Abstract: Human malaria is devastating disease caused by five species of Plasmodium parasites and today remains one of the major infectious diseases of the world. Although considerable effort has been spent on the development of vaccines, chemotherapy continues to be the main weapon against this disease for the near future. Resistance to commonly used malaria drugs is spreading and new drugs are required urgently. Plasmodium parasites have an organelle called apicoplast, which offers numerous new targets for drug therapy because contains a range of metabolic pathways and enzymes not found in host cells. Of these pathways, the enzymes required for biosynthesis of the isoprenoid precursors, IPP and DMAPP are particularly attractive. These precursors are produced in Plasmodium from pyruvate…

Characterization of a new DNA aptamer selected against STAT5B, a protein involved in leukemia

Hassan Isber, Séverine P Lefèvre, Alain Friboulet, Bérangère B Avalle

Sorbonnes Universités, Université de Technologie de Compiègne, CNRS FRE 3580 (Enzyme and Cell Engineering), Compiègne, France

Abstract: STAT5A and B are common transcription factors that constitute a convergent point for many cellular pathways. Among their multiple biological functions, they are well known in promoting immune cell development and differentiation. When some oncogenic mutations occur, STAT5A and B are highly activated leading to uncontrolled proliferation and then to leukemia. Thus, they constitute a prime target to therapeutic intervention. This work aims to select and characterize DNA aptamer specifically against STAT5 in order to regulate its activity in leukemia disease. We performed 7 SELEX rounds resulting in a DNA sequence (Apta2) that present a potential affinity to STAT5B…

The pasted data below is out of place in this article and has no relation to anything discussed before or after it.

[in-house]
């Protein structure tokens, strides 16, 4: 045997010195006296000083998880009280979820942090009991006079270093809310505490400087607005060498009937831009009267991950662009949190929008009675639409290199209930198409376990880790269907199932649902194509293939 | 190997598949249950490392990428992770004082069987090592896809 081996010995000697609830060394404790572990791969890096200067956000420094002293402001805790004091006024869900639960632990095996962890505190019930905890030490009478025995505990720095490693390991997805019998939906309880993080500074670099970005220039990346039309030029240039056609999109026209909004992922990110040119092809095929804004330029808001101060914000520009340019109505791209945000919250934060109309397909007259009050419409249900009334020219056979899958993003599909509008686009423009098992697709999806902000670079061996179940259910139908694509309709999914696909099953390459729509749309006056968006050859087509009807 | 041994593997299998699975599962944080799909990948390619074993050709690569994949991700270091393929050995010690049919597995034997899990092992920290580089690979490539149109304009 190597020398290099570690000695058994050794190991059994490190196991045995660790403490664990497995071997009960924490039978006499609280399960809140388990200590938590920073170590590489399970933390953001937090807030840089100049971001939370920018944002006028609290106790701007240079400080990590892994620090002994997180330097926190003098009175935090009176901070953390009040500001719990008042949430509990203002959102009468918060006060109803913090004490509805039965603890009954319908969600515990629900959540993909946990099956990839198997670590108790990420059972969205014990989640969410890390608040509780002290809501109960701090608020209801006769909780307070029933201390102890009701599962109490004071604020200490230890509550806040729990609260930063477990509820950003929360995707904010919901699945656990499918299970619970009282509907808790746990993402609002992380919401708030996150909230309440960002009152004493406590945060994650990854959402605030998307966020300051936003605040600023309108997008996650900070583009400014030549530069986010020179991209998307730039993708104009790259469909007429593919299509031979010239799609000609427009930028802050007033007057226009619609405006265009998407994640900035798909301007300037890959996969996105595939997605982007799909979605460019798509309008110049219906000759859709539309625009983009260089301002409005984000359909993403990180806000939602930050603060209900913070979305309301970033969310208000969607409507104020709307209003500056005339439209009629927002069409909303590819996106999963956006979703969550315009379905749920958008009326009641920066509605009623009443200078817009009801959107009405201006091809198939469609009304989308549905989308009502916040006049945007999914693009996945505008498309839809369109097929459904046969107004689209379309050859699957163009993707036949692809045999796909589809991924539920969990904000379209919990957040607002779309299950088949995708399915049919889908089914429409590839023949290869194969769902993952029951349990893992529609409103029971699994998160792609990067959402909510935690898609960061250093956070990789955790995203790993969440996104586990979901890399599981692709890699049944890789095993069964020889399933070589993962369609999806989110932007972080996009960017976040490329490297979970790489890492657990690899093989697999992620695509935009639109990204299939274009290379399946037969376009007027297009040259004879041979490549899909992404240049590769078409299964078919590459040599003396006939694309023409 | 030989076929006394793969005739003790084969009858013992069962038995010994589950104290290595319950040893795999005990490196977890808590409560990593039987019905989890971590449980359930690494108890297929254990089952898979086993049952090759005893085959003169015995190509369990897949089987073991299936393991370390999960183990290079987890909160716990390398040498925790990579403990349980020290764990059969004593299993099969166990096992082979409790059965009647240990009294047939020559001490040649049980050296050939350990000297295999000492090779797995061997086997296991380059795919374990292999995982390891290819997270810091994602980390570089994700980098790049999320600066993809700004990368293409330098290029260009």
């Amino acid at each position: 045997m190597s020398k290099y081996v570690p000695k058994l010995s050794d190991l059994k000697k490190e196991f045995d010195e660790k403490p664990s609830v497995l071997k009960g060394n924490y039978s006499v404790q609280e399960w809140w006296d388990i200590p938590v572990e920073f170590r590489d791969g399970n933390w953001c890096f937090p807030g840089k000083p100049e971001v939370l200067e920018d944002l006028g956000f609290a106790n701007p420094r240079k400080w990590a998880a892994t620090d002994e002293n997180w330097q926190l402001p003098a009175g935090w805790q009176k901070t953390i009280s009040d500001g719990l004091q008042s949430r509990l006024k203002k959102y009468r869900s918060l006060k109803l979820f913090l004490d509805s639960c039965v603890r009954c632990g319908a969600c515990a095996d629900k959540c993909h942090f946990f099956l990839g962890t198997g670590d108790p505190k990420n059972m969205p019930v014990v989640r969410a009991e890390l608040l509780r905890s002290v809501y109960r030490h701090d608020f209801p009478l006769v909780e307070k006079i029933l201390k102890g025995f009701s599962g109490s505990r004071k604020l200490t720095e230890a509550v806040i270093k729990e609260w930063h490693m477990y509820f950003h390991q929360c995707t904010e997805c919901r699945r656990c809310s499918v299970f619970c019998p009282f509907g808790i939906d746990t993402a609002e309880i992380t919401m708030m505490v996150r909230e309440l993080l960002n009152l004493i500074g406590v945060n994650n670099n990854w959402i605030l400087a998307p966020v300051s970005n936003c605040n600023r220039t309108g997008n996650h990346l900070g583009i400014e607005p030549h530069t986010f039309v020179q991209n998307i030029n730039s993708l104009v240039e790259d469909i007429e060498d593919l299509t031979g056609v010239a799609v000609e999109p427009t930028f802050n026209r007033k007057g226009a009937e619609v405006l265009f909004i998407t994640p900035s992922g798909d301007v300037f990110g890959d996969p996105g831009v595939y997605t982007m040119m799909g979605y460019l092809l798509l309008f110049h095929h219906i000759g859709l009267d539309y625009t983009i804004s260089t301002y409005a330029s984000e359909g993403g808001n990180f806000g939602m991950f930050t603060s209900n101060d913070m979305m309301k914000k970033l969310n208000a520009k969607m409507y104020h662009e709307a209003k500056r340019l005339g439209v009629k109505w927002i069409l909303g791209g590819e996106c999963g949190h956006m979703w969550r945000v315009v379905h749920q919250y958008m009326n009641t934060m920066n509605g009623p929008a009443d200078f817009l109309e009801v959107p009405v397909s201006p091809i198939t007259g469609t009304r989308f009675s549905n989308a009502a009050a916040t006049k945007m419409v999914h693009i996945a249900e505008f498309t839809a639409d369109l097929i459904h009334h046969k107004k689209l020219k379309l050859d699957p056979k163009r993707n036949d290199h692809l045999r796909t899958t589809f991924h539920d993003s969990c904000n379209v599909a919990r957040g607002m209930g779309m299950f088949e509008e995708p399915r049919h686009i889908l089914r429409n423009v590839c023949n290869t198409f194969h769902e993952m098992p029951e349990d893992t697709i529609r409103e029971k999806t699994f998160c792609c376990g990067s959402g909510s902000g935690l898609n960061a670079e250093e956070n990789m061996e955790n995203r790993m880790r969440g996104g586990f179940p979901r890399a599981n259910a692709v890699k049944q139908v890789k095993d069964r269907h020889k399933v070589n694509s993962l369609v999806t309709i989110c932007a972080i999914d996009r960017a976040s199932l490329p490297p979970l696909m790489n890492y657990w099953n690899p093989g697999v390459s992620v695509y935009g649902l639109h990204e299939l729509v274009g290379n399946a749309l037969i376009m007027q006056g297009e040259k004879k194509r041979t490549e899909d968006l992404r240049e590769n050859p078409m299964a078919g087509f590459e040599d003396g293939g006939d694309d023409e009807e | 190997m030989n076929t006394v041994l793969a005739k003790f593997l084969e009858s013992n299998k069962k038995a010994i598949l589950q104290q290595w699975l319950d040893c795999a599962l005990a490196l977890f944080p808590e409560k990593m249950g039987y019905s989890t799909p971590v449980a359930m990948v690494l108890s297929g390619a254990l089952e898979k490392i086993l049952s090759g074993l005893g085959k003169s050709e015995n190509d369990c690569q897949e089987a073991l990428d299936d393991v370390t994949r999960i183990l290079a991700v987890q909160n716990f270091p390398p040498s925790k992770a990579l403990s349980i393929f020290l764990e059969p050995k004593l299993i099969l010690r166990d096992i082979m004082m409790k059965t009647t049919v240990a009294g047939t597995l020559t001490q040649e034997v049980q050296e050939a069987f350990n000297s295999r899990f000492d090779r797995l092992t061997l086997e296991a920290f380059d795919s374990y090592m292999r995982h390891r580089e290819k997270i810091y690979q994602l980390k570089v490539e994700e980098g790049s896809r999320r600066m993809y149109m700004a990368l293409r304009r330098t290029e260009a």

Common Themes in Aptamer-Protein Complexes from Crystal Structures

Amy D. Gelinas 1, Douglas R. Davies 2 and Nebojsa Janjic 1

SomaLogic, Inc., 2945 Wilderness Place, Boulder, CO 80301
Beryllium, 7869 NE Day Road West, Bainbridge Island, WA 98110

Abstract: Crystal structures of only sixteen aptamer-protein complexes have been reported to date.  Even from this small set, some common themes are emerging.  In contrast to aptamer-small molecule complexes in which the aptamer forms a cage around the small molecule, a substantial fraction of the aptamer surface makes contact with the protein.  Well-established nucleic acid secondary structure motifs are prevalent.  Unsurprisingly, double-helices represent the most recurring motif, which in aptamers often contain non-canonical base pairs, base mismatches or internal loops, hairpin loops of various sizes, or are found in the context of higher order assemblies such as pseudoknots and three-way helix junctions….